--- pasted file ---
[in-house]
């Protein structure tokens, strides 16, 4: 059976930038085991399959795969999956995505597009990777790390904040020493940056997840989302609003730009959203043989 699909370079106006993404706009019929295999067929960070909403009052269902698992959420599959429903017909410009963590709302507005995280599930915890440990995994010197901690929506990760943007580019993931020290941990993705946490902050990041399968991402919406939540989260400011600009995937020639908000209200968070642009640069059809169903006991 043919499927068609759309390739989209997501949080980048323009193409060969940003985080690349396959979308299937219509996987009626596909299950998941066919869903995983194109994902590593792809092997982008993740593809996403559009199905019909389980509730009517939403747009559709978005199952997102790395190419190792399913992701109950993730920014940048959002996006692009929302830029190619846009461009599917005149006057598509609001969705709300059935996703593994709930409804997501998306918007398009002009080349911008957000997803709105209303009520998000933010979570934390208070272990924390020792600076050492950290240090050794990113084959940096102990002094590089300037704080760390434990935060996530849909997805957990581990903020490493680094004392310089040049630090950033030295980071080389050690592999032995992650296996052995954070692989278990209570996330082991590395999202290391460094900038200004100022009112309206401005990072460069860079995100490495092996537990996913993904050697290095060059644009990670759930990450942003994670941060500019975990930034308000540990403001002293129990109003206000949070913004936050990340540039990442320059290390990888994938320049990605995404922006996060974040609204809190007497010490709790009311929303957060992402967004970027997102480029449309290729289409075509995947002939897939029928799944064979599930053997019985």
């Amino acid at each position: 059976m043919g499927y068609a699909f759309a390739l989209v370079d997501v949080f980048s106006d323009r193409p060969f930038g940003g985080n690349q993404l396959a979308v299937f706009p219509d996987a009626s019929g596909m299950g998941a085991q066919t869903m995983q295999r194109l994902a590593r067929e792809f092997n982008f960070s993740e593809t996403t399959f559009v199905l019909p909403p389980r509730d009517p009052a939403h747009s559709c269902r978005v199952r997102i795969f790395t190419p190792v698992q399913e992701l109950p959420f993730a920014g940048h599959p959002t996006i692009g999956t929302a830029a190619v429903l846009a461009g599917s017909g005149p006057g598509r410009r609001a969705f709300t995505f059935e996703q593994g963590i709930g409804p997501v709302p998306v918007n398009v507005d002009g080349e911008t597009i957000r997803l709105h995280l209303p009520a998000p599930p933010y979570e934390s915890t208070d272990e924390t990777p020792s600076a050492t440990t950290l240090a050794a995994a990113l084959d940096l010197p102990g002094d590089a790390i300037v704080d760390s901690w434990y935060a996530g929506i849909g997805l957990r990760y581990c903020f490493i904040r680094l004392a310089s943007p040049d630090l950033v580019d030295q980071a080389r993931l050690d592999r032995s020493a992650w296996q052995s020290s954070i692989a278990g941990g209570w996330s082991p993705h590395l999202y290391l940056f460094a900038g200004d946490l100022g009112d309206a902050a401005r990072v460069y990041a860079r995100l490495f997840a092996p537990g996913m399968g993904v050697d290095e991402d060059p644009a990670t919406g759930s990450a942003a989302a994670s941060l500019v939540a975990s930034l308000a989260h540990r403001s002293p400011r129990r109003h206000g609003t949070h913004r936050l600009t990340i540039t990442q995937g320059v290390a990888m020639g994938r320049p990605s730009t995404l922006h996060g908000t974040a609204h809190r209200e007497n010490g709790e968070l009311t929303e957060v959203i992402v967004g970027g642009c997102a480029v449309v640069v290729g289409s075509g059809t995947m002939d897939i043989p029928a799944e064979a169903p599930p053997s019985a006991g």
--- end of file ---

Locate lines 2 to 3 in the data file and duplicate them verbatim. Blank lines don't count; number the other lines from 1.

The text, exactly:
């Protein structure tokens, strides 16, 4: 059976930038085991399959795969999956995505597009990777790390904040020493940056997840989302609003730009959203043989 699909370079106006993404706009019929295999067929960070909403009052269902698992959420599959429903017909410009963590709302507005995280599930915890440990995994010197901690929506990760943007580019993931020290941990993705946490902050990041399968991402919406939540989260400011600009995937020639908000209200968070642009640069059809169903006991 043919499927068609759309390739989209997501949080980048323009193409060969940003985080690349396959979308299937219509996987009626596909299950998941066919869903995983194109994902590593792809092997982008993740593809996403559009199905019909389980509730009517939403747009559709978005199952997102790395190419190792399913992701109950993730920014940048959002996006692009929302830029190619846009461009599917005149006057598509609001969705709300059935996703593994709930409804997501998306918007398009002009080349911008957000997803709105209303009520998000933010979570934390208070272990924390020792600076050492950290240090050794990113084959940096102990002094590089300037704080760390434990935060996530849909997805957990581990903020490493680094004392310089040049630090950033030295980071080389050690592999032995992650296996052995954070692989278990209570996330082991590395999202290391460094900038200004100022009112309206401005990072460069860079995100490495092996537990996913993904050697290095060059644009990670759930990450942003994670941060500019975990930034308000540990403001002293129990109003206000949070913004936050990340540039990442320059290390990888994938320049990605995404922006996060974040609204809190007497010490709790009311929303957060992402967004970027997102480029449309290729289409075509995947002939897939029928799944064979599930053997019985």
């Amino acid at each position: 059976m043919g499927y068609a699909f759309a390739l989209v370079d997501v949080f980048s106006d323009r193409p060969f930038g940003g985080n690349q993404l396959a979308v299937f706009p219509d996987a009626s019929g596909m299950g998941a085991q066919t869903m995983q295999r194109l994902a590593r067929e792809f092997n982008f960070s993740e593809t996403t399959f559009v199905l019909p909403p389980r509730d009517p009052a939403h747009s559709c269902r978005v199952r997102i795969f790395t190419p190792v698992q399913e992701l109950p959420f993730a920014g940048h599959p959002t996006i692009g999956t929302a830029a190619v429903l846009a461009g599917s017909g005149p006057g598509r410009r609001a969705f709300t995505f059935e996703q593994g963590i709930g409804p997501v709302p998306v918007n398009v507005d002009g080349e911008t597009i957000r997803l709105h995280l209303p009520a998000p599930p933010y979570e934390s915890t208070d272990e924390t990777p020792s600076a050492t440990t950290l240090a050794a995994a990113l084959d940096l010197p102990g002094d590089a790390i300037v704080d760390s901690w434990y935060a996530g929506i849909g997805l957990r990760y581990c903020f490493i904040r680094l004392a310089s943007p040049d630090l950033v580019d030295q980071a080389r993931l050690d592999r032995s020493a992650w296996q052995s020290s954070i692989a278990g941990g209570w996330s082991p993705h590395l999202y290391l940056f460094a900038g200004d946490l100022g009112d309206a902050a401005r990072v460069y990041a860079r995100l490495f997840a092996p537990g996913m399968g993904v050697d290095e991402d060059p644009a990670t919406g759930s990450a942003a989302a994670s941060l500019v939540a975990s930034l308000a989260h540990r403001s002293p400011r129990r109003h206000g609003t949070h913004r936050l600009t990340i540039t990442q995937g320059v290390a990888m020639g994938r320049p990605s730009t995404l922006h996060g908000t974040a609204h809190r209200e007497n010490g709790e968070l009311t929303e957060v959203i992402v967004g970027g642009c997102a480029v449309v640069v290729g289409s075509g059809t995947m002939d897939i043989p029928a799944e064979a169903p599930p053997s019985a006991g």